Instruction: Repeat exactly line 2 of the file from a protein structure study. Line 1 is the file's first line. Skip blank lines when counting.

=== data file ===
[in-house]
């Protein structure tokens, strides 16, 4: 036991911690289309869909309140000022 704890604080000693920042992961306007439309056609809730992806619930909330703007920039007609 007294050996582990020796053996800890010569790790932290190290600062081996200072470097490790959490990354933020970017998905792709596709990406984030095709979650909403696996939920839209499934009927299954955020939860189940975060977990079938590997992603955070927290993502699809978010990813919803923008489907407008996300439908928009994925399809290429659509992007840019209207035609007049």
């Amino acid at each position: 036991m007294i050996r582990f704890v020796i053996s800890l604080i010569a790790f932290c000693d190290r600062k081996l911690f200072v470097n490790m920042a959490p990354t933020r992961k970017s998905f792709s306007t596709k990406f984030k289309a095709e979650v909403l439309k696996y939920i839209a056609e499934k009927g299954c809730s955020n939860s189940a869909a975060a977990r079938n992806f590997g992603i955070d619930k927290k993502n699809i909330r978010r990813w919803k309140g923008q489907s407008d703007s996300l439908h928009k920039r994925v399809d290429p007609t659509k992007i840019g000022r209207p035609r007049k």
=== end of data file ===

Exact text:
């Protein structure tokens, strides 16, 4: 036991911690289309869909309140000022 704890604080000693920042992961306007439309056609809730992806619930909330703007920039007609 007294050996582990020796053996800890010569790790932290190290600062081996200072470097490790959490990354933020970017998905792709596709990406984030095709979650909403696996939920839209499934009927299954955020939860189940975060977990079938590997992603955070927290993502699809978010990813919803923008489907407008996300439908928009994925399809290429659509992007840019209207035609007049």